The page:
Heartrot

heartrot photoHeartrot is a common disease in forest and yard trees, turning potentially valuable trees into standing and sometimes dangerous culls.  It is caused by a decay fungus that feeds on the wood in the center of the tree that is usually dark in color, called heartwood.  That nice chocolate brown of black walnut furniture comes from the heartwood of that tree.  The disease gets into the tree through a wound of some sort, and slowly over the years decays the heartwood out until it is hollow.

 

A wound caused by wildfire is the most common way heartrot gets started in a forest tree.  Wounds from a fire normally occur on the uphill side of the tree where leaves tend to pile up against the base.  This extra fuel makes the fire burn hotter right against the tree, causing a wound sufficient for heartrot entry.  Thin barked trees like beech and red maple are especially susceptible to fire wounding and fungal attack. Needless to say, the best way to prevent heartrot is to prevent forest fires.

 

Another common wound source is timber harvesting.   Felling trees and skidding logs are very physical activities and trees can be wounded in a number of ways: broken limbs, skinned bark from felling, road construction, skidding, etc.   Damage to non-harvest trees can be minimized with a little planning, so make sure the logger is aware that you are concerned about the uncut trees.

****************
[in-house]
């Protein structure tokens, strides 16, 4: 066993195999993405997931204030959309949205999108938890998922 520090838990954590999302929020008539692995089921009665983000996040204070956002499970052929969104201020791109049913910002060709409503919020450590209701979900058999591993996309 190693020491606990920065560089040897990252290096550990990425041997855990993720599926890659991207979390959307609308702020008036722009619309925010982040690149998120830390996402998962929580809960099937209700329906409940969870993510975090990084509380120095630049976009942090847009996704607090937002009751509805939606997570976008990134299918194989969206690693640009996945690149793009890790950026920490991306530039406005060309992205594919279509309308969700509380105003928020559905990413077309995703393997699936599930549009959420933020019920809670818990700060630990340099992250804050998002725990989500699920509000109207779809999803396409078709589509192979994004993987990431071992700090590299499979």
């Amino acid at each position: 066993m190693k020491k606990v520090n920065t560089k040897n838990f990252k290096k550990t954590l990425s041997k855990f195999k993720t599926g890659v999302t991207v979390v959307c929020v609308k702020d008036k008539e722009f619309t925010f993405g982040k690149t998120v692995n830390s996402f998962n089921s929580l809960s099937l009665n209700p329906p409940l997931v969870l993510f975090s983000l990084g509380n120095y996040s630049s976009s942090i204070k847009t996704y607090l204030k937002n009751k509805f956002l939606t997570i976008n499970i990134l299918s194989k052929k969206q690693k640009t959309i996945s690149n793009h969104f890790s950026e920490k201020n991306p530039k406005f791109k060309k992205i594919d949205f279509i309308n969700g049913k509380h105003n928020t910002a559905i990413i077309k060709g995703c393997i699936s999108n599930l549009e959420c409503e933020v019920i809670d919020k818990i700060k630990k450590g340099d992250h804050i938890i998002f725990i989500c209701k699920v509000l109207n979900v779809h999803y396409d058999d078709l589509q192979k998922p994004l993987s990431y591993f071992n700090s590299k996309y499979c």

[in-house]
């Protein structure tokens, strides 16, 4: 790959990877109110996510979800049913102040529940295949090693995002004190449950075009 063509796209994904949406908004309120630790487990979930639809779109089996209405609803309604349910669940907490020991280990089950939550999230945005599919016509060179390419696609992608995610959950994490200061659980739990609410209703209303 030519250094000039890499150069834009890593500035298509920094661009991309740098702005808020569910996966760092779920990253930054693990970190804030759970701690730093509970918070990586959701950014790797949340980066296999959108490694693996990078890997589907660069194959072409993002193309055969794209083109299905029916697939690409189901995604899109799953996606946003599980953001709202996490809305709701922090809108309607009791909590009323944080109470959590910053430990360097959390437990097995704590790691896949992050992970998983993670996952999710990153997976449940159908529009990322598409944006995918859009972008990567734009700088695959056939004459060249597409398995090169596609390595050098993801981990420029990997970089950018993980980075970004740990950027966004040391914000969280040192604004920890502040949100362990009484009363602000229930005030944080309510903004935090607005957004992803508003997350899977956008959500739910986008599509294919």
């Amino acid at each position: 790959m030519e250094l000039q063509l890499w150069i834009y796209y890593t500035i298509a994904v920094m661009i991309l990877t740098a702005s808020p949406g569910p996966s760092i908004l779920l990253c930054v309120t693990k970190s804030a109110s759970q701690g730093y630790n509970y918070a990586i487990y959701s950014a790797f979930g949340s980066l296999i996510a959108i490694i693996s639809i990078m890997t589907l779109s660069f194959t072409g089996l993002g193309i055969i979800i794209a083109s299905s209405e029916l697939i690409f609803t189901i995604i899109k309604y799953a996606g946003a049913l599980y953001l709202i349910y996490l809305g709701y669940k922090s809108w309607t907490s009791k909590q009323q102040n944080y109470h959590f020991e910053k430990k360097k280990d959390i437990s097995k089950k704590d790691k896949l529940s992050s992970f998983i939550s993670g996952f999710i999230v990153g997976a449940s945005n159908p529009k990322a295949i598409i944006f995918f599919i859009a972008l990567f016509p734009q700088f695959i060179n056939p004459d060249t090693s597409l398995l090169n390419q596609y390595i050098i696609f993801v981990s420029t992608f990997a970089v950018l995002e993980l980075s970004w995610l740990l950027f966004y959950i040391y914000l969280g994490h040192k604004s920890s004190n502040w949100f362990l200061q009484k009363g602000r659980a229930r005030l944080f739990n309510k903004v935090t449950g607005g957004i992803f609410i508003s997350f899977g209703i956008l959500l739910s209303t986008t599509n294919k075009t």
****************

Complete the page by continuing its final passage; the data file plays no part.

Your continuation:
Other activities that can cause wounds are firewood cutting and hiking trail construction.  The bottom line is that whatever you do to the woods, do it carefully.  Just remember what your Mom told you, those scratches and cuts can get infected.

 

For yard trees, the main way the heartrot enters trees is from wounds caused by lawn mowers and weed trimmers.  I’ve seen more trees damaged by lawn equipment than I care to remember, and the problem seems to be time.  Home owners and commercial lawn care people get in too big a hurry and ding up the tree.  If the trees aren’t killed by girdling outright, they get heartrot, which weakens the trunk creating a hazardous tree that could come down during a storm and harm homes or people.  So slow down people! Don’t let the equipment touch the bark! Use mulch or herbicides near the tree trunk to control grass and weeds and keep the machines away.

 

A few hollow trees in a forest can be a good thing, supplying den trees for squirrels, several bird species, and raccoon.  Having 2 or 3 per acre will provide plenty of cover for wildlife, so many more than that hurts the health and value of the forest.  .  If you need assistance with keeping a forest healthy and productive, call your state forestry office.

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